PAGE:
IOWA CITY, Iowa (AP) Over the past two games, Iowa has looked nothing like the team that dominated the Big Ten West in 2015.
The Hawkeyes (3-1) will look to re-assert themselves Saturday against Northwestern (1-3), but the loss of star wide receiver Matt VandeBerg won't be easy to overcome.
VandeBerg is out indefinitely after injuring his right foot Monday in practice. VandeBerg, a senior, is the team's leader in receptions, receiving yards and receiving touchdowns.
Iowa's offense hasn't been all that great anyway over the last two weeks, so losing its top outside threat stings.
''This is hardly a crisis stage. We're all really sorry that Matt got hurt, don't get me wrong, I'm not minimizing that, but hey, we're going to play. We've got to play,'' Iowa coach Kirk Ferentz said.
The Hawkeyes were even more banged up heading into last year's game against the Wildcats and left Evanston with a 40-10 win , one of their signature victories in coach Kirk Ferentz's 18 seasons.
Northwestern doesn't look nearly as strong as it was around this time last year either. The Wildcats have already lost to Western Michigan, Illinois State and Nebraska - all at home - and will make their road debut on Saturday.
Here are some of the key things to watch for as Iowa prepares to host its West rival:
Northwestern has yet to score more than 24 points in a game. But the Wildcats have some dangerous weapons, including senior wide receiver Austin Carr. He leads the Big Ten with 28 catches for 392 yards - and had eight grabs for 108 yards and a touchdown in last week's 24-13 loss to Nebraska . Junior running back Justin Jackson is on pace to become the first back in school history with three straight 1,000-yard seasons, and quarterback Clayton Thorson completed a career-high 24 passes last week after setting a personal best with 320 yards the week before.
DOING IT WITH DEFENSE
The Hawkeyes defense hasn't been the problem. Iowa is allowing just 13.5 points per game and has held its two Power Five opponents, Iowa State and Rutgers, to just 10 combined points. ''I'm really impressed with how hard they're playing. It's Iowa. They do what they do and they do it well,'' Northwestern coach Pat Fitzgerald said.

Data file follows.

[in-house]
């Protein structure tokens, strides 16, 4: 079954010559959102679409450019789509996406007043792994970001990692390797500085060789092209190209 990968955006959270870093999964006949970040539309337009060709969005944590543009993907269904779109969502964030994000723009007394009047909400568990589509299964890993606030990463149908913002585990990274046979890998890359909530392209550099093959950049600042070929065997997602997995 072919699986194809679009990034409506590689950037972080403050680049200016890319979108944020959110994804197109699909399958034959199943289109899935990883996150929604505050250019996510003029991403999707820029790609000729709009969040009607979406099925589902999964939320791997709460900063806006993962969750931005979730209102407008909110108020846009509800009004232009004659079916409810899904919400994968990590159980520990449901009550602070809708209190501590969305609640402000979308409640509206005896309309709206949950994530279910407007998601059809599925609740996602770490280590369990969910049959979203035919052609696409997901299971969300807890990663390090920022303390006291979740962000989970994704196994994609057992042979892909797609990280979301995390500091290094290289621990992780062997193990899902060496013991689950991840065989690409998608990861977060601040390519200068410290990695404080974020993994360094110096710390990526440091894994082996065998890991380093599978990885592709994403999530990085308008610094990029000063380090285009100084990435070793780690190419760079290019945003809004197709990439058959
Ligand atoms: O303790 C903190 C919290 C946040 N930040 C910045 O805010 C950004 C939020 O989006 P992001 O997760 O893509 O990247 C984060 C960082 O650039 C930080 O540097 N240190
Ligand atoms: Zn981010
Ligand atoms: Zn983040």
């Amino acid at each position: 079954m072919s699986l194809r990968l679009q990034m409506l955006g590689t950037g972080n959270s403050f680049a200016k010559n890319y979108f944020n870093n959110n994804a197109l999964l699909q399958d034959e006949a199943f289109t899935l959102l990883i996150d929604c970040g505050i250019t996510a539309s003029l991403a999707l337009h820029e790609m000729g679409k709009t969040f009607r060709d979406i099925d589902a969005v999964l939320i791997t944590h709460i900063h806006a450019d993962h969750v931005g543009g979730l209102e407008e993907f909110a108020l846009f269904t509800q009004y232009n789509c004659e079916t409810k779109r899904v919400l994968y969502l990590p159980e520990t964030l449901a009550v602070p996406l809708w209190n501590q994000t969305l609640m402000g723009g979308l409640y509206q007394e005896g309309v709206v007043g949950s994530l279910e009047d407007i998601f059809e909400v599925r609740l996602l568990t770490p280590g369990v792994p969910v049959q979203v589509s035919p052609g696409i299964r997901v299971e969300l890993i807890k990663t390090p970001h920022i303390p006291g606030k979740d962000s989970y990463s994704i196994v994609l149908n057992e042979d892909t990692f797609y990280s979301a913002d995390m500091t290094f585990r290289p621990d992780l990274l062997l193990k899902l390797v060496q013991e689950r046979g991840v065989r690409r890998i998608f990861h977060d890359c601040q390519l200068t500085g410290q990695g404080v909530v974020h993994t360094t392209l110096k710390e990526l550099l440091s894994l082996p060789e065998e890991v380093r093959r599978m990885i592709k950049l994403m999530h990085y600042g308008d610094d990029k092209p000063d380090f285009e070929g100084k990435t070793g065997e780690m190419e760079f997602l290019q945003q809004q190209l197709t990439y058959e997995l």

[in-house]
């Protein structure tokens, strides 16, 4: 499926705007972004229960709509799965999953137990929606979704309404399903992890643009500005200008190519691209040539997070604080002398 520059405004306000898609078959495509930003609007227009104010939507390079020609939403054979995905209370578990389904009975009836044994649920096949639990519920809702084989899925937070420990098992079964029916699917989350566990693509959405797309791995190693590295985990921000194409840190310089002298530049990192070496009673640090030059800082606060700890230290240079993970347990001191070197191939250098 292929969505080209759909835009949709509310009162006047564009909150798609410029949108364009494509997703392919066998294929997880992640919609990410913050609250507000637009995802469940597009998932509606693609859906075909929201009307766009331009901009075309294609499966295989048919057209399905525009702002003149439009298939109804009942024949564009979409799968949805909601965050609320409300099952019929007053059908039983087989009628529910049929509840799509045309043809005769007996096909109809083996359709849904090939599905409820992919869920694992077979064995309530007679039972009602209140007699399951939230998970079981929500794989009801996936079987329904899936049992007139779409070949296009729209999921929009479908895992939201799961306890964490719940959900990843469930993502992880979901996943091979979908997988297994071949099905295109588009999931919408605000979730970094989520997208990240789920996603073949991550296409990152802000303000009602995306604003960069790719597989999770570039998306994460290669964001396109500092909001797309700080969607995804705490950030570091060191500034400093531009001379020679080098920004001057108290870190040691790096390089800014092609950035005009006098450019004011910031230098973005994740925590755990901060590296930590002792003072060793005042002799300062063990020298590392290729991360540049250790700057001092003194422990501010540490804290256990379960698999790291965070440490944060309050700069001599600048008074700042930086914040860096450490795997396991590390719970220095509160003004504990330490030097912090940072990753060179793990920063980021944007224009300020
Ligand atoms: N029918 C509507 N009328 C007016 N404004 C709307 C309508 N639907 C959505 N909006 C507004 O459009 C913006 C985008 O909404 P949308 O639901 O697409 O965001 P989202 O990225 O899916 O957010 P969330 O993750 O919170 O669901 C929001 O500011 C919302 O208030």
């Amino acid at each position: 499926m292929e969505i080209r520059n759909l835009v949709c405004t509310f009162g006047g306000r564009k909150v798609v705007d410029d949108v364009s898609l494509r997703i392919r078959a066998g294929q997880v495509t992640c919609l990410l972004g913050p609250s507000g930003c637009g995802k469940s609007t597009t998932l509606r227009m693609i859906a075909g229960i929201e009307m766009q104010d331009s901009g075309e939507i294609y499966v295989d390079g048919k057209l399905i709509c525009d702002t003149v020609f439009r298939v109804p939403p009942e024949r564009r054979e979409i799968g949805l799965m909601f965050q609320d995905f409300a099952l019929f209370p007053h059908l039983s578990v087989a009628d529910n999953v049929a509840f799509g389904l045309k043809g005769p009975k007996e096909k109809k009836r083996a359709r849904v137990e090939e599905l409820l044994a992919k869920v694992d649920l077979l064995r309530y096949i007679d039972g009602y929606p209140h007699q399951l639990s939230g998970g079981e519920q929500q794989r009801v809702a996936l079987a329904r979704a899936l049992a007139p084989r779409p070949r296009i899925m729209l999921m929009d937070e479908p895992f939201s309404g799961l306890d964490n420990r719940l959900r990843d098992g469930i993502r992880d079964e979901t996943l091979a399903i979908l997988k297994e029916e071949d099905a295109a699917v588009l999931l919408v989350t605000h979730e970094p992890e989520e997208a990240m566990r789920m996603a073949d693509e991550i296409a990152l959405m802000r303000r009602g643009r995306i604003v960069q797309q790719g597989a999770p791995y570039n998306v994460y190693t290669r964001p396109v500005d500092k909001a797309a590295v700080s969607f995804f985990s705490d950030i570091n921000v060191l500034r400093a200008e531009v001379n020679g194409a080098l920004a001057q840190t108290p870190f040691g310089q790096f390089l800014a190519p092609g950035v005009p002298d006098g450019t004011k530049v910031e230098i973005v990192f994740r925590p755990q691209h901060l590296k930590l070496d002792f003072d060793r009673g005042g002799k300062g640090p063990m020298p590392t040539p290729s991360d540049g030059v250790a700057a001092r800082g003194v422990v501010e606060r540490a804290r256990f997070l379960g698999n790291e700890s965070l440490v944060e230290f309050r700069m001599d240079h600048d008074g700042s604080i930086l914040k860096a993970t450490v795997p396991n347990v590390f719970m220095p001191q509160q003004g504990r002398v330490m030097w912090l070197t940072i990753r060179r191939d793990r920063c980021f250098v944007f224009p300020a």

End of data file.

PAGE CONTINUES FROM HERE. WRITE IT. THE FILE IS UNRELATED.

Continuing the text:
The most disappointing thing about Northwestern's surprisingly poor start is that all three of its losses came at Ryan Field. But the Wildcats were tough on the road in 2015, winning at Nebraska, Wisconsin and Duke.
"This will definitely be a great challenge and a huge first test ... you're not going to play in a tougher environment than Kinnick'' Stadium,'' Fitzgerald said.
The common thread for this series is that, more often than not in recent years, the results were unexpected. Few thought Iowa would beat Northwestern by 30 points last year or 48-7 in Iowa City in 2014. But the Wildcats ended Iowa's national title hopes by knocking out quarterback Ricky Stanzi in the first quarter of a 17-10 win in 2009, and they took the Hawkeyes out of Big Ten title contention with a 21-17 win in 2010.
Iowa once took 21 consecutive games from Northwestern prior to a Wildcats win in 1995, the year they went to the Rose Bowl. Northwestern is 10-9 against the Hawkeyes since then. ... Iowa running back Akrum Wadley has rushed for 310 yards and five touchdowns in just two games against the Wildcats. ... Northwestern and Iowa are averaging nearly identical yards per game, but the Hawkeyes are averaging 30.5 points while the Wildcats are at just 16.2